Theatre Department presents “Standing on Ceremony”

Scene one: the North Carolina Congressional debate over gay marriage is in full swing. The air is heavy with tension. Rights are at risk. Ideals are challenged. The air becomes cloudy with a thick fog of discord. A vote is announced. The room goes silent.

Enter stage right: Guilford College.

Thanks to the Guilford College Theatre Department, on Nov. 7, Sternberger Auditorium became the home of “Standing on Ceremony: The Gay Marriage Plays,” a production composed of ten short plays centered on the subject of gay marriage.

Guilford’s production was one of 43 events nationwide, all performed in conjunction with the Minetta Lane Theatre in New York City, which streamed a live introduction before the show and Q&A afterwards. These plays are the products of a slew of acclaimed playwrights, including Paul Rudnick (“I Hate Hamlet”), José Rivera (“The Motorcycle Diaries”) and Moisés Kaufman (“The Three Trials of Oscar Wilde” and “The Laramie Project”).

“To have both the theatrical creativity and the subject matter that really is on people’s minds, ‘Standing on Ceremony’ is exactly what Guilford should be doing,” said David Hammond, professor of theatre studies and director of the production. “We’re supposed to be socially conscious. We’re supposed to be committed to theater that changes lives.”

This message rings clear, considering the current statewide turmoil over an amendment which seeks to outlaw gay marriage and domestic partnership recognition. The amendment would make North Carolina the last state in the South to do so.

“Art has long been important to politics,” said Associate Professor of Political Science Maria Rosales. “When it comes to the representations of marginalized people, art can be even more important since discrimination depends in part on creating marginalized people as less human. Something like a theater production can counter those images and concepts.”

In fact, representatives from Equality NC were present at the Guilford showing, spreading awareness about the upcoming May 8 vote on the amendment.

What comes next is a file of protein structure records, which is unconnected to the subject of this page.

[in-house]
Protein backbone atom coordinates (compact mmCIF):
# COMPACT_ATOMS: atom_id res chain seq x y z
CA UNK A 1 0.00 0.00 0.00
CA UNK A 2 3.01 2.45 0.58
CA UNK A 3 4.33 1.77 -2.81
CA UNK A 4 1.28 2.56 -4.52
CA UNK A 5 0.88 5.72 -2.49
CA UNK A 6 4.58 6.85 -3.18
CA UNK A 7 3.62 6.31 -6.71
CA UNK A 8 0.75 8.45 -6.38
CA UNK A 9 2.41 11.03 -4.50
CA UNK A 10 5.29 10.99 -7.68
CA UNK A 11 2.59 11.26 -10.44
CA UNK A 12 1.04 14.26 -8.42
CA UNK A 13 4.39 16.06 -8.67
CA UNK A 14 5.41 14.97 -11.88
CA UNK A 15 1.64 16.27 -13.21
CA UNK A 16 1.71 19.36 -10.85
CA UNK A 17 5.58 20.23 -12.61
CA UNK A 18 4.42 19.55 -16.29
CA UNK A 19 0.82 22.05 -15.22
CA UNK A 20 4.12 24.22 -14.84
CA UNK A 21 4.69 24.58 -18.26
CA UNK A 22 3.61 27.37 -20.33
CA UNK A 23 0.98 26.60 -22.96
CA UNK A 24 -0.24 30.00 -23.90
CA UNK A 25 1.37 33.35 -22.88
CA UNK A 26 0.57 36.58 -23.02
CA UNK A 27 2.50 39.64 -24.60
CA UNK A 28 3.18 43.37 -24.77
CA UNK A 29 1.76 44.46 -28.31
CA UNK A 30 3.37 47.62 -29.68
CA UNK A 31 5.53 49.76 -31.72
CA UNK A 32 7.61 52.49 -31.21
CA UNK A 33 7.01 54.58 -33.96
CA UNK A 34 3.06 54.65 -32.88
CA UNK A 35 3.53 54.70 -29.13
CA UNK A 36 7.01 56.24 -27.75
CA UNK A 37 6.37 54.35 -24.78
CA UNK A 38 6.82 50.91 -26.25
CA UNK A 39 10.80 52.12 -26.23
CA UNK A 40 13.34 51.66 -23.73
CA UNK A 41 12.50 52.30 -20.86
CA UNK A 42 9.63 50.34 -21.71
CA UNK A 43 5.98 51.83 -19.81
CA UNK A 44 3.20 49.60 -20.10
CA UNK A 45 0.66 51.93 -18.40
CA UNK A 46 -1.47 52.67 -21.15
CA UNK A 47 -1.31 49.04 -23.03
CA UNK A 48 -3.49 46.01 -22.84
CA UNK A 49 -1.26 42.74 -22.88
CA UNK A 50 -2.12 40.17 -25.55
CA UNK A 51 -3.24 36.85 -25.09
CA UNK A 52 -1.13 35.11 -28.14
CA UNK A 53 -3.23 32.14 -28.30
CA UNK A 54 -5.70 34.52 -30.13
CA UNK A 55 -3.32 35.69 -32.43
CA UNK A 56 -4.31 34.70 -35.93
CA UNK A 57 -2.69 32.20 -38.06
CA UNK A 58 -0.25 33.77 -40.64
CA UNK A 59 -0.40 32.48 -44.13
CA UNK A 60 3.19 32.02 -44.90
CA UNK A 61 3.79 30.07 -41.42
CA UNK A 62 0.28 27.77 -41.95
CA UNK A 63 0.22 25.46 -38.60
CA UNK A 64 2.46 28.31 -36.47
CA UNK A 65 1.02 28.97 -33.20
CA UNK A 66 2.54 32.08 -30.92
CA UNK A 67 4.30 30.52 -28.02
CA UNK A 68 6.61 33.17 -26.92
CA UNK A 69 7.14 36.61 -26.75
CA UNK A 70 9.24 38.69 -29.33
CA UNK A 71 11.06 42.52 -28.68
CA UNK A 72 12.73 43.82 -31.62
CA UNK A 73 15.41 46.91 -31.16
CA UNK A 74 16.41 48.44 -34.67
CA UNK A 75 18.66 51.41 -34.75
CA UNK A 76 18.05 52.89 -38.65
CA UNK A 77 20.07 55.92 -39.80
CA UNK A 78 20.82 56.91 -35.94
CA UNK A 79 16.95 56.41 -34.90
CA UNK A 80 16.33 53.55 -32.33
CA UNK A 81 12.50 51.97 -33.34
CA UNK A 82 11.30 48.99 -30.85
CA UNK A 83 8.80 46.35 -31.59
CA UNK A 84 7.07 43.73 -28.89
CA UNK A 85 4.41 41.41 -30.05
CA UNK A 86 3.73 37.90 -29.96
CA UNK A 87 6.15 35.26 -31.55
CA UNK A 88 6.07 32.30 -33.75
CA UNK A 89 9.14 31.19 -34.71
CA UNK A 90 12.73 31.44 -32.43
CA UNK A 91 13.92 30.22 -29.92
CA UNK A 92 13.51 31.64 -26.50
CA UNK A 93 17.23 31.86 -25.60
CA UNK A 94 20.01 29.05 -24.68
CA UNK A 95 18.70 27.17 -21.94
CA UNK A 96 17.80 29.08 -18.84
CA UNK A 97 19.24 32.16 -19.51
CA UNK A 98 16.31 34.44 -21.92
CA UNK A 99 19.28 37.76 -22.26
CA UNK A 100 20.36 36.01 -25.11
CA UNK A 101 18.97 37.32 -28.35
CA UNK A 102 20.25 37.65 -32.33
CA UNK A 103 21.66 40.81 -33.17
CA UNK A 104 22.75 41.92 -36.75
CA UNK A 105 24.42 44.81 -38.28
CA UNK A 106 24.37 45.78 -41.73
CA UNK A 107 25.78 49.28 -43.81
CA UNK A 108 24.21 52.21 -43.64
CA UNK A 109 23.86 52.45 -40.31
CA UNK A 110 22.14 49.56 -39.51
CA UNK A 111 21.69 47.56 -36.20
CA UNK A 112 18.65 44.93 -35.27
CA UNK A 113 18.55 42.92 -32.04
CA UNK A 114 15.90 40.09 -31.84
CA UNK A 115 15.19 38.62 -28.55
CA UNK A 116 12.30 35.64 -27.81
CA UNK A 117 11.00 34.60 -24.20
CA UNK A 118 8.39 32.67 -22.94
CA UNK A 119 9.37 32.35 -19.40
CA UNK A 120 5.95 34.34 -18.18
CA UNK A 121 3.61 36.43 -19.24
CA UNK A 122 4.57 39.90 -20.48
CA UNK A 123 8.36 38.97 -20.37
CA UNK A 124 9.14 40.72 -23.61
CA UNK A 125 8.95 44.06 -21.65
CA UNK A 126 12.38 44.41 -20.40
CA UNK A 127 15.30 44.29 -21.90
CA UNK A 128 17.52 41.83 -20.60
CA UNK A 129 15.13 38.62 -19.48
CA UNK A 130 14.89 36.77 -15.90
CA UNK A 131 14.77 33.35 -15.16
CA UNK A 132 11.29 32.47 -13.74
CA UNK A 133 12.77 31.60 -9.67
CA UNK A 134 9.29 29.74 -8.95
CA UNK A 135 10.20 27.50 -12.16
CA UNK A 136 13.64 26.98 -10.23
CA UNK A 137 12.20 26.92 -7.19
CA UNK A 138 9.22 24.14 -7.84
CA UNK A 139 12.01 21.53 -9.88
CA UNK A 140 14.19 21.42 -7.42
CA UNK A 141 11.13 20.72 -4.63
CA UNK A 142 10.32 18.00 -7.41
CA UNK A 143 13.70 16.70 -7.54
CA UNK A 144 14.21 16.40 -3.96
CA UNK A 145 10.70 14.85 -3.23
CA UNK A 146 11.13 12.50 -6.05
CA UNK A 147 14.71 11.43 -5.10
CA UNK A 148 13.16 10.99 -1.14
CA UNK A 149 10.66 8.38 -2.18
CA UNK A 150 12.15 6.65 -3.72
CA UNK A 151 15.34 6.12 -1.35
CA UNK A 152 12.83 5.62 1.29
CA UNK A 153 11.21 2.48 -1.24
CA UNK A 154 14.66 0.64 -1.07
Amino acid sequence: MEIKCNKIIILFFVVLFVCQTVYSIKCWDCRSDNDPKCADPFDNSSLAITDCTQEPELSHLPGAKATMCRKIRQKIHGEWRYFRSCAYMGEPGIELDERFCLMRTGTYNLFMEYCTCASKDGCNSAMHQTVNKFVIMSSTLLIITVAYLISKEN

“All these plays were written to convince people that gay marriage should be legal,” said first-year Ian Sweet, an actor in the plays. “Each of these plays provides a perspective that encourages that.”

Indeed, the portrayal of perspectives was the key force which fueled these plays from start to finish. The production commenced with a play about two men writing their civil partnership vows in order to highlight their limited relationship rights, which traditional marriage vows do not accurately convey.

“The plays took a two-pronged approach in their portrayal of gay marriage,” said junior and Pride member Taylor Seitz. “They presented the unfair difficulty and discrimination that LGBT couples face when trying to get married, and show that, on the inside, gay relationships aren’t really that different from straight relationships.”

“Standing on Ceremony” also chronicles a hysterical and über-liberal mother’s inflated relationship hopes for her gay son. It incites contemplation on a couple’s worries over their son’s sexuality and pursuit of a partner. Furthermore, it relates a heart-wrenching story about a 45-year relationship cut short after a tragedy on the night of their “official” marriage ceremony. These are just a few of the, at times, sidesplitting and, other times, emotionally shocking plays.

“To a lot of people, there’s gay marriage and there’s straight marriage,” said Sweet. “This play kind of throws in your face a lot of that. It’s just marriage, and a gay couple isn’t going to go through an entirely different experience just because they’re gay.”

When asked what she hopes the audience took away from the plays, junior Lizzie Fistel, who acted in the plays, commented, “Just a better understanding of the subject … It’s not something we always think about or at least have the opportunity to understand necessarily, because we are so often outside of that perspective.”

The climax of the production came during “London Mosquitoes,” a monologue in the form of a moving eulogy, which transformed the audience into funeral attendees privy to a man’s poignant recounting of his deceased partner’s life.

After such a heart-rending experience, there was no doubt of the power this play held for the audience.

As for Hammond’s perspective, he says, “It’s both good art and serious subject matter that demands attention.”

And what better way to demand attention than through art? The Guilford College production of “Standing on Ceremony” undoubtedly grabbed attention, holding it long after the play’s conclusion.